This is Emotional Intelligence 101, and a lot of it comes from Buddhism. Consider the Four Right Efforts:

... monks, you should apply effort toward:
- non-arising of bad, pathological states of mind that have not yet arisen.
- abandonment of bad, pathological states of mind that have arisen.
- arising of wholesome states of mind that have not yet arisen.
- maintenance and development of wholesome states of mind that have arisen.

Even the Noble Truth itself is a form of the same principle. The core idea is that dukkha (unhappiness, frustration) comes from an inner conflict. Conflict between how things "should be" and how they "are" - both sides modeled by our mind. The Buddhist path leads a person to the ultimate state of peace called "suchness" (tathata) - the state when "is" and "should" is no longer in conflict. This is achieved through a combination of objective (behavioral) changes in one's lifestyle and subjective (attitude) changes in one's psyche.

Buddhist Nirvana is the culmination of this path from conflict to suchness.

  • Well of course it was taken from 'buddhism', but I want to know what exactly is meant by 'buddhism'. I mean is it over 50% of Buddhism? Is it the 3 big denominations? Etc. Anyhoo thanks Andrei Volkov (is that from the TV series chuck? Been awhile). I'll read more later – BCLC Mar 19 '18 at 15:40
  • Btw, I don't really like the adjective 'optional'. I don't have an issue with the noun 'suffering' (I thought Buddhists would be the ones with the issue!). I think I like 'treatable'. To me, 'optional' is something lacking empathy. Like you tell a grieving person or something like 'Hey, it really sucks that your loved one died, but lying in bed all day drinking alcohol is optional.' I mean yeah it's true, but it seems very unhelpful, unconstructive, unempathic, etc. :( – BCLC Mar 19 '18 at 15:43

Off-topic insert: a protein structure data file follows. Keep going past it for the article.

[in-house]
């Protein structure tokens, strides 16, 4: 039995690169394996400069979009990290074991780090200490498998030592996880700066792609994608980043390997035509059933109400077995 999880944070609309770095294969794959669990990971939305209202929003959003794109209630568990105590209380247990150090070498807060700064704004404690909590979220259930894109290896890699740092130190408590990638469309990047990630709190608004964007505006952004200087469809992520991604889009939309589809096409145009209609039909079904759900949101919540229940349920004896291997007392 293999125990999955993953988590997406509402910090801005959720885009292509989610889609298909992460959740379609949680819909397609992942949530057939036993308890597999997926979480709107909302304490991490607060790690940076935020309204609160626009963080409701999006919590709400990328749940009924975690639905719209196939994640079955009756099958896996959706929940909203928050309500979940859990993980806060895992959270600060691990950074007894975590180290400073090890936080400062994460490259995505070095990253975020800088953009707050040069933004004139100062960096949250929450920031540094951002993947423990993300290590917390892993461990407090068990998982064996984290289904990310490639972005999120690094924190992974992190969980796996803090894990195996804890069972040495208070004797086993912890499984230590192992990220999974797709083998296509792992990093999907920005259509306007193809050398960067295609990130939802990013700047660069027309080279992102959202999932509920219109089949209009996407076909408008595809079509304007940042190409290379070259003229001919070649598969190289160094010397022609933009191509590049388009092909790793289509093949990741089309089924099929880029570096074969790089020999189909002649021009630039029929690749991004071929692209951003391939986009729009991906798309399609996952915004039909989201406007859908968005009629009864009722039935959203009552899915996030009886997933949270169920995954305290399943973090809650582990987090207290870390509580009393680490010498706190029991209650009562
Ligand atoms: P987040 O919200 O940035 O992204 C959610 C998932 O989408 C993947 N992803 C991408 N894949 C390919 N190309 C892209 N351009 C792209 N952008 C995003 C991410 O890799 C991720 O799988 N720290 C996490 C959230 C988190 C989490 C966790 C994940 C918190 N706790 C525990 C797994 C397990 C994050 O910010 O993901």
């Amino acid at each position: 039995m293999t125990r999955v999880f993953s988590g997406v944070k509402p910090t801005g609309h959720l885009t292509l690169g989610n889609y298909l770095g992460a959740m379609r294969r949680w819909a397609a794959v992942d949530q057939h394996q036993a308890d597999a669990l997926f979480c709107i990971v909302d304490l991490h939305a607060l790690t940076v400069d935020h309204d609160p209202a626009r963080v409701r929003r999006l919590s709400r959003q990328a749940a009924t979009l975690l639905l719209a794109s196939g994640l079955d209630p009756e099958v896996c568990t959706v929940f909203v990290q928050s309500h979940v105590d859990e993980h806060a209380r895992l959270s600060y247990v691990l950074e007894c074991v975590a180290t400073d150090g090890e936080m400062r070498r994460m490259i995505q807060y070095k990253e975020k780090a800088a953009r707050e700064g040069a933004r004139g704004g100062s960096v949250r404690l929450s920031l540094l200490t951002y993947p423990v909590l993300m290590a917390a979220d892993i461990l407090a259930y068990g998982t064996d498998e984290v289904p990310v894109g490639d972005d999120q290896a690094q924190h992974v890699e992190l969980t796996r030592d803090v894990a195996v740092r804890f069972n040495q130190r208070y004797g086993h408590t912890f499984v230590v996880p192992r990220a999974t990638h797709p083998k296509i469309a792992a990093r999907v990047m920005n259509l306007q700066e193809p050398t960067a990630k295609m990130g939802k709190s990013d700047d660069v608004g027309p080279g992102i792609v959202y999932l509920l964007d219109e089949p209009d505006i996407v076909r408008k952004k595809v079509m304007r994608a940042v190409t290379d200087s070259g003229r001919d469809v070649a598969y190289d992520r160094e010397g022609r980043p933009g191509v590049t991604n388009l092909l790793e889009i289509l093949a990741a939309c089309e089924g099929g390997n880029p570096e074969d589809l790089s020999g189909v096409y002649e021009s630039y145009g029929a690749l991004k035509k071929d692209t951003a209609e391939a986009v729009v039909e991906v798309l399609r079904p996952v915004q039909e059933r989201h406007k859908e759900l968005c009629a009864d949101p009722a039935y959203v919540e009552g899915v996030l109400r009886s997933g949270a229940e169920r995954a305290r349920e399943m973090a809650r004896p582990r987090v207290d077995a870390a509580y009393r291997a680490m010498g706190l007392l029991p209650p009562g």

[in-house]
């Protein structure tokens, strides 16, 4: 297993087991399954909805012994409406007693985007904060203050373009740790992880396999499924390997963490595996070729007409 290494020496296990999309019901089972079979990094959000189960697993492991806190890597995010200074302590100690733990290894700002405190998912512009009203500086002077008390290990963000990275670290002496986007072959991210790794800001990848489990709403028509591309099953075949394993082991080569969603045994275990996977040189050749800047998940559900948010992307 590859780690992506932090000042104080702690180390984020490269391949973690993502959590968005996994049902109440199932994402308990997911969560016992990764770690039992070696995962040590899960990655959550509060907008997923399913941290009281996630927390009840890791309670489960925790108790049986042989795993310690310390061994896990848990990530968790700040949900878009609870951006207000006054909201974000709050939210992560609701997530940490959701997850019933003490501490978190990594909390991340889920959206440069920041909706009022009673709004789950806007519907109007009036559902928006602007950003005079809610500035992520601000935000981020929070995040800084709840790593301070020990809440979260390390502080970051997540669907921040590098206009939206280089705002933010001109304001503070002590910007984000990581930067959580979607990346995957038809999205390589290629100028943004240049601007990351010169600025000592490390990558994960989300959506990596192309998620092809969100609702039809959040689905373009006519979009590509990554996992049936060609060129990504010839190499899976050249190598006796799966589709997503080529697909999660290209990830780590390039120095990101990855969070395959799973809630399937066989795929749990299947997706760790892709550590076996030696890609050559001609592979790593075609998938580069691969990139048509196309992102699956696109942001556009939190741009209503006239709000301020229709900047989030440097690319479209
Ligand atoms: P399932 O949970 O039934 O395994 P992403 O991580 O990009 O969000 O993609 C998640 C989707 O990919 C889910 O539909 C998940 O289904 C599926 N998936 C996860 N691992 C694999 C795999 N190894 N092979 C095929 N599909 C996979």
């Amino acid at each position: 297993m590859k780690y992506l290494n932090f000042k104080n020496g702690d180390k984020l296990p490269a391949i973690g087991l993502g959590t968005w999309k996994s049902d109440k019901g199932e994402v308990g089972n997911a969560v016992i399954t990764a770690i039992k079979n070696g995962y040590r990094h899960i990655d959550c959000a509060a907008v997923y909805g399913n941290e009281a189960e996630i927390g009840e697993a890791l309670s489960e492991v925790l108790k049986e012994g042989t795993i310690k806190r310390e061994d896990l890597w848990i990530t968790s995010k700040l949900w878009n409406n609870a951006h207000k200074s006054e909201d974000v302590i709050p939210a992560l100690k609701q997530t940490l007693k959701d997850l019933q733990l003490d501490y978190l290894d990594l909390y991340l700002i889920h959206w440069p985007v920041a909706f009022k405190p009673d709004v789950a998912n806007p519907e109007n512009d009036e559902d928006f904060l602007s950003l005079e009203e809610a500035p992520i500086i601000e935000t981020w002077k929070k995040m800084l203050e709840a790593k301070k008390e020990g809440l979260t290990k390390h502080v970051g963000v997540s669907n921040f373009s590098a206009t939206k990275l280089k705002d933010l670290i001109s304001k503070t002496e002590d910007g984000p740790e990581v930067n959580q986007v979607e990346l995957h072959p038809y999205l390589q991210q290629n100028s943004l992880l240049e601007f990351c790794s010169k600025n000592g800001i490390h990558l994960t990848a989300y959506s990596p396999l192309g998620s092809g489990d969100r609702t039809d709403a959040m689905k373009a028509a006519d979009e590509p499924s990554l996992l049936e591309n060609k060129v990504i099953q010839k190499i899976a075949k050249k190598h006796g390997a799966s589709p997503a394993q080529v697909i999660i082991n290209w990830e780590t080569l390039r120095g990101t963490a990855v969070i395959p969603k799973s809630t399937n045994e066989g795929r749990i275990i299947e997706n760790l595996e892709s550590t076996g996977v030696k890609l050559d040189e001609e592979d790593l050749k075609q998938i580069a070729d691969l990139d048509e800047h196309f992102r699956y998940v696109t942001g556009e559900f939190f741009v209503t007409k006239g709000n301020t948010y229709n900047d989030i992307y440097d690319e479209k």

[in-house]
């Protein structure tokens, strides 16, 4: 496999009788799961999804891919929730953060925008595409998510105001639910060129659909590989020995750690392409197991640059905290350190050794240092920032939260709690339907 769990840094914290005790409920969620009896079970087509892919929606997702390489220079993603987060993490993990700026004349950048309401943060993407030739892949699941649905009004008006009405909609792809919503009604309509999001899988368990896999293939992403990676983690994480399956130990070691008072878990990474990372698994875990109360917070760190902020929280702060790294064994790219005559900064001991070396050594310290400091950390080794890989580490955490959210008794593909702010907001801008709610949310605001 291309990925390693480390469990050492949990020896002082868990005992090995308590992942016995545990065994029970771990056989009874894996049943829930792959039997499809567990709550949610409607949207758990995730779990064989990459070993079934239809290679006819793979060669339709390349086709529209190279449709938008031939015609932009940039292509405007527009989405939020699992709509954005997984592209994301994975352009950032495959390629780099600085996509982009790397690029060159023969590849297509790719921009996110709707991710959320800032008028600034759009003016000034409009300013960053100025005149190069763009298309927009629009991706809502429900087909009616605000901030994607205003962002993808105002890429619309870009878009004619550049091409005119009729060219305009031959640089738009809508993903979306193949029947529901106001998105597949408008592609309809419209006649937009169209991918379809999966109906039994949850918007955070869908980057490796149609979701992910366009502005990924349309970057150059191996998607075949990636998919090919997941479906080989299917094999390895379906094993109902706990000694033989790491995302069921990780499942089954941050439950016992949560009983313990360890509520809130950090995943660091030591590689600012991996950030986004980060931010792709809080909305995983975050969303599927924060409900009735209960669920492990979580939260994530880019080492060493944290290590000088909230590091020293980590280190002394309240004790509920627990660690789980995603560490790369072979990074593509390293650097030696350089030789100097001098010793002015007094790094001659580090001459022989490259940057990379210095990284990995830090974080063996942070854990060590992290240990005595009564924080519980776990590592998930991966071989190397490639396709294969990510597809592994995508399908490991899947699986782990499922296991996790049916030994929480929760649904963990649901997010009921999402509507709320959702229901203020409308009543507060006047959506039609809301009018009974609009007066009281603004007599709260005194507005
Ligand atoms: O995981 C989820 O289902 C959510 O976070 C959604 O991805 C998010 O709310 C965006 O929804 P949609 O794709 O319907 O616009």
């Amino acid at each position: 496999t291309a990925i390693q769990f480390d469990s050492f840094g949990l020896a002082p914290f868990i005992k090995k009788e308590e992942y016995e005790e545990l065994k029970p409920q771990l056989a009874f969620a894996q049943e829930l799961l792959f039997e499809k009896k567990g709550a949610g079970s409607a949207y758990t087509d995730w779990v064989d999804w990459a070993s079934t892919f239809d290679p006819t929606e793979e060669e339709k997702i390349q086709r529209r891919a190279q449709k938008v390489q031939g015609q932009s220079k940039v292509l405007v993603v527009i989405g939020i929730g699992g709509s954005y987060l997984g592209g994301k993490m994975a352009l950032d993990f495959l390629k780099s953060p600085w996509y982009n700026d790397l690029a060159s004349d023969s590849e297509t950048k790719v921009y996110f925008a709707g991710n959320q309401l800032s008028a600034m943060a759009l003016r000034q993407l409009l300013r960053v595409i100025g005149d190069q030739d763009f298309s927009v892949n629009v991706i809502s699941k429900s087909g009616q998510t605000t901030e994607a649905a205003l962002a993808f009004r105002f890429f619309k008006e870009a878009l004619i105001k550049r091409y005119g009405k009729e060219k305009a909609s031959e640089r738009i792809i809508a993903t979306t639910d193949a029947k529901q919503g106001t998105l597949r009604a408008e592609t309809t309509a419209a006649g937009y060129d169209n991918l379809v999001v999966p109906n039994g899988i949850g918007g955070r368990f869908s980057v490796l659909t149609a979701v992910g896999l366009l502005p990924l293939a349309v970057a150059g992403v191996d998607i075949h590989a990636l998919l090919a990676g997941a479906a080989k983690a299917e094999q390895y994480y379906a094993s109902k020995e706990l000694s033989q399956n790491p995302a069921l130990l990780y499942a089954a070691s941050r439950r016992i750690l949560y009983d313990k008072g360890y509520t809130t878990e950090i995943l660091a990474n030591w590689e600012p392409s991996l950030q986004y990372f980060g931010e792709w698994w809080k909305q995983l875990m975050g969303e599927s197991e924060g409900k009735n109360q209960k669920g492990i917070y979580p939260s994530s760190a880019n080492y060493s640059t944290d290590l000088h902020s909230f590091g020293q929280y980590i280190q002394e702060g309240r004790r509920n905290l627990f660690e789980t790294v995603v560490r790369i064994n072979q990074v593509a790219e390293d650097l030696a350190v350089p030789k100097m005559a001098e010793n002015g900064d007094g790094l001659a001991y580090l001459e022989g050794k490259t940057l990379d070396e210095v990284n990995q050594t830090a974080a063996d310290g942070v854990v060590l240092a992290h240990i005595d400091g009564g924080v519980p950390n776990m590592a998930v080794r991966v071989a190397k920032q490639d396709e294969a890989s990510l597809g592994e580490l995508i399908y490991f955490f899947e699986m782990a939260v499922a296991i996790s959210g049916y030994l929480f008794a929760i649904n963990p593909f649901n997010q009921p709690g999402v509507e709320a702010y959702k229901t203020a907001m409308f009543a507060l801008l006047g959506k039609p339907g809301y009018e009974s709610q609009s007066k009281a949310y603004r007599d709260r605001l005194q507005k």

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    Stylistically, "optional" is an Americanism. They like downplaying important things and sounding super-casual. In American mainstream culture they're a bit afraid of heavy topics, admitting troubles, sounding negative, etc. so they try to joke them off. "Optional" makes it sound easy, like "hey, that crap is optional, just let it go dude" - I think that's the intent, whether it comes across that way is a separate question. But yeah, in this case "optional" means "you're in control" - so maybe "Frustration is up to you" or something. – Andrei Volkov Mar 19 '18 at 16:10
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    ooooooohhhhhhh!!!!! Thanks!!! You can answer my question on English stackexchange if you want XD – BCLC Mar 19 '18 at 16:26
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Buddhism views suffering as coming from 8 different forms, as below: